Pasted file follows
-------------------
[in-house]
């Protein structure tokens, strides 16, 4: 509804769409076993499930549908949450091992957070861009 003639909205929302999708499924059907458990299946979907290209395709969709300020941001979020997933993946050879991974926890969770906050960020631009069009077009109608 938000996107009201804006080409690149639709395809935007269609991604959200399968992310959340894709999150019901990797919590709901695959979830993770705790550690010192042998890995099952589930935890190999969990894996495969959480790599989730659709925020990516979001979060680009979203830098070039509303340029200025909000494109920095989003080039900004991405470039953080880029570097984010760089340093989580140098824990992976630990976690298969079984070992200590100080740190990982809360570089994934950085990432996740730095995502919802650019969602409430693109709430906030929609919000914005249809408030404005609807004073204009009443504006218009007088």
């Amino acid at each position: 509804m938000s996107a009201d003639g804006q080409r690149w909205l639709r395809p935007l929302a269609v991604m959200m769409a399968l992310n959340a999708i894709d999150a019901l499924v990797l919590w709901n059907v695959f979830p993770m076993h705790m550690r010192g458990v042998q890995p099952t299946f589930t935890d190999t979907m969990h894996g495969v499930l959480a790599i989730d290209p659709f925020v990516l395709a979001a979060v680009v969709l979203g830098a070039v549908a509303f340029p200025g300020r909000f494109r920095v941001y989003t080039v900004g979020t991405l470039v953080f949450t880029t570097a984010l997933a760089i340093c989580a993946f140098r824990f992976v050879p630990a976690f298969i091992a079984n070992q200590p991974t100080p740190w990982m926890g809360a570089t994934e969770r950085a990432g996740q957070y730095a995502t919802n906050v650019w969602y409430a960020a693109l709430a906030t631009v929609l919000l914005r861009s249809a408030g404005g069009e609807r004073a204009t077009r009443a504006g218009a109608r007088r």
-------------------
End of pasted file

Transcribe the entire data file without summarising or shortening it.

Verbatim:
[in-house]
């Protein structure tokens, strides 16, 4: 509804769409076993499930549908949450091992957070861009 003639909205929302999708499924059907458990299946979907290209395709969709300020941001979020997933993946050879991974926890969770906050960020631009069009077009109608 938000996107009201804006080409690149639709395809935007269609991604959200399968992310959340894709999150019901990797919590709901695959979830993770705790550690010192042998890995099952589930935890190999969990894996495969959480790599989730659709925020990516979001979060680009979203830098070039509303340029200025909000494109920095989003080039900004991405470039953080880029570097984010760089340093989580140098824990992976630990976690298969079984070992200590100080740190990982809360570089994934950085990432996740730095995502919802650019969602409430693109709430906030929609919000914005249809408030404005609807004073204009009443504006218009007088």
């Amino acid at each position: 509804m938000s996107a009201d003639g804006q080409r690149w909205l639709r395809p935007l929302a269609v991604m959200m769409a399968l992310n959340a999708i894709d999150a019901l499924v990797l919590w709901n059907v695959f979830p993770m076993h705790m550690r010192g458990v042998q890995p099952t299946f589930t935890d190999t979907m969990h894996g495969v499930l959480a790599i989730d290209p659709f925020v990516l395709a979001a979060v680009v969709l979203g830098a070039v549908a509303f340029p200025g300020r909000f494109r920095v941001y989003t080039v900004g979020t991405l470039v953080f949450t880029t570097a984010l997933a760089i340093c989580a993946f140098r824990f992976v050879p630990a976690f298969i091992a079984n070992q200590p991974t100080p740190w990982m926890g809360a570089t994934e969770r950085a990432g996740q957070y730095a995502t919802n906050v650019w969602y409430a960020a693109l709430a906030t631009v929609l919000l914005r861009s249809a408030g404005g069009e609807r004073a204009t077009r009443a504006g218009a109608r007088r």